While I was taking her temperature, her nine year old brother coughed. I said, “Oh no you don’t. I know that as soon as I get her healthy again, you’re going to end up at urgent care with the same bug. That’s it, you’re going, too.”

Instead of going to work on Monday morning, I waited four hours with a very sick little girl, and a threatening to be sick little boy at urgent care. I never understood why it’s called urgent care since nothing there is ever done urgently.

With a diagnosis of bronchitis for each child as well as a double ear infection for my daughter, we left urgent care to go to the pharmacy and fill five prescriptions. I then packed my little sicklies back in the car and I drove to work to trade kids for work. Luckily, or unluckily some days, we work at the same place. So, I unpacked the kids from my truck straight into my husband’s car, he took them home and I worked the rest of the day.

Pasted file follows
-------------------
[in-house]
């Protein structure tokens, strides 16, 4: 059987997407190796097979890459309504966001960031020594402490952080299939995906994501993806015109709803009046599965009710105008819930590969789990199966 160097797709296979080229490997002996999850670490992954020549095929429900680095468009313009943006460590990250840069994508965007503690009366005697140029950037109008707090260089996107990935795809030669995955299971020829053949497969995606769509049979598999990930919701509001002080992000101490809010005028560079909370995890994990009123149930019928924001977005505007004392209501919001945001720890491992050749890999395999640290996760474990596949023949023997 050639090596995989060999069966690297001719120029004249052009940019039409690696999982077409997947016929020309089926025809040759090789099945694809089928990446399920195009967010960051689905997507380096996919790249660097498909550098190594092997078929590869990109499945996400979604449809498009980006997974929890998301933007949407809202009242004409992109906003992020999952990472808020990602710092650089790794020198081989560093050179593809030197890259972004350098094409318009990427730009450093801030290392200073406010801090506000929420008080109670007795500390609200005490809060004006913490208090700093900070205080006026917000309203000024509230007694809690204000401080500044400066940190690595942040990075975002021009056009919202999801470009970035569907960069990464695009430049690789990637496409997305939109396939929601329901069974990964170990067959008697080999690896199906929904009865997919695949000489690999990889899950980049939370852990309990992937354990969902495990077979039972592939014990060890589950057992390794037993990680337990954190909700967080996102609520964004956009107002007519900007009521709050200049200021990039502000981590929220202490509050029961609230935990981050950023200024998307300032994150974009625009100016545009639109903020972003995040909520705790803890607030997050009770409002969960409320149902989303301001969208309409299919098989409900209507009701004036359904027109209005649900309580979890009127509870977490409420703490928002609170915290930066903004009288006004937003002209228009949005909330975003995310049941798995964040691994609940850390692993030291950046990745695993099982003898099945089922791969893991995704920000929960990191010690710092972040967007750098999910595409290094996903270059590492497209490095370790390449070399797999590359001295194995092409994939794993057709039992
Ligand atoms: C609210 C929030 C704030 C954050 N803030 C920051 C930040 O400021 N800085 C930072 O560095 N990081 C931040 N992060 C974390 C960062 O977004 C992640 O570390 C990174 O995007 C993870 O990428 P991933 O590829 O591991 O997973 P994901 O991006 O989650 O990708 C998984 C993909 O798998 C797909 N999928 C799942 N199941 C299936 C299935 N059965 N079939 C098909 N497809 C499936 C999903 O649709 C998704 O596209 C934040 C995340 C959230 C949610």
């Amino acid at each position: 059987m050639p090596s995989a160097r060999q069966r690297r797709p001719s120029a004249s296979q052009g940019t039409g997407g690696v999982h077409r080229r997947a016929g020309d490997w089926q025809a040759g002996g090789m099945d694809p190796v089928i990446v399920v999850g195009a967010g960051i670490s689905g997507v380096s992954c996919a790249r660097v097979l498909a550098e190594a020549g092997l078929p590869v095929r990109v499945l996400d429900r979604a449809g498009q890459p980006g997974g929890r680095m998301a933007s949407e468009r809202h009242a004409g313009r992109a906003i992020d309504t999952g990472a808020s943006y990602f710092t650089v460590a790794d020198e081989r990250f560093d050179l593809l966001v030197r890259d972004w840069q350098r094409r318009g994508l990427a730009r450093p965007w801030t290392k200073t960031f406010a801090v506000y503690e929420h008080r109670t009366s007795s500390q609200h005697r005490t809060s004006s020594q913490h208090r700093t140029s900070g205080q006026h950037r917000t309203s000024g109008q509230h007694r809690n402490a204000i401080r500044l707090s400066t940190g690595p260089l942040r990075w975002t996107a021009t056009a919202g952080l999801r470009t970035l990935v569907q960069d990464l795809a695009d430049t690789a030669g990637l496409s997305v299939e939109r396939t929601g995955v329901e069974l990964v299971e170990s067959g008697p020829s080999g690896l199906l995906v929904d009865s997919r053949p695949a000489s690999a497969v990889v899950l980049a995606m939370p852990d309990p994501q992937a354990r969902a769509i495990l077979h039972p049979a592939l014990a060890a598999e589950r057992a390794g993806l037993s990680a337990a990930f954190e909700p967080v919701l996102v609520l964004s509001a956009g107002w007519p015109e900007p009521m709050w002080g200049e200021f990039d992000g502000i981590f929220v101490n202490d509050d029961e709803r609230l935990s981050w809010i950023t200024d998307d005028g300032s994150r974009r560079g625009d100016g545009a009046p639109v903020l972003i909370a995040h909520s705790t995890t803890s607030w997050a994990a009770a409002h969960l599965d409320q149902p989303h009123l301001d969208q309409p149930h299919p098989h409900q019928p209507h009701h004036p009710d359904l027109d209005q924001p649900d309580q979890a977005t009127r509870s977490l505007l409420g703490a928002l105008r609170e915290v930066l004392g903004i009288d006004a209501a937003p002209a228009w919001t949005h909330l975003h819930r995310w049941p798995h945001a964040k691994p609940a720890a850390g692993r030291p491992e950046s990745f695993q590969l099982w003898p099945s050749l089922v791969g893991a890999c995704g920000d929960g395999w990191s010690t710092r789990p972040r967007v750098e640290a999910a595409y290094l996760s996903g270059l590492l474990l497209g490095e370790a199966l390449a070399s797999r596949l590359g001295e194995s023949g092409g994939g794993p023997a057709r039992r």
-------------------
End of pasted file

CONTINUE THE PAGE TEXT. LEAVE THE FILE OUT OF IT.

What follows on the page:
Husband stayed home Tuesday and I stayed home Wednesday with the kids. Thursday, everyone went to school and work like usual except that I was totally buried in work just from missing one and a half days.

Monday night through Thursday night, my husband takes our oldest son to his night classes at 6 and I pick the kid up at 11. In other words, I literally sleep about 5 hours a night. Throw in a couple of coughing kids and I’m lucky to get 3 hours of good sleep.

Friday was the last day of school and included me racing from work  to an eighth grade graduation for son number two.

Saturday, they’re all hanging out in the pool and I’m exhausted.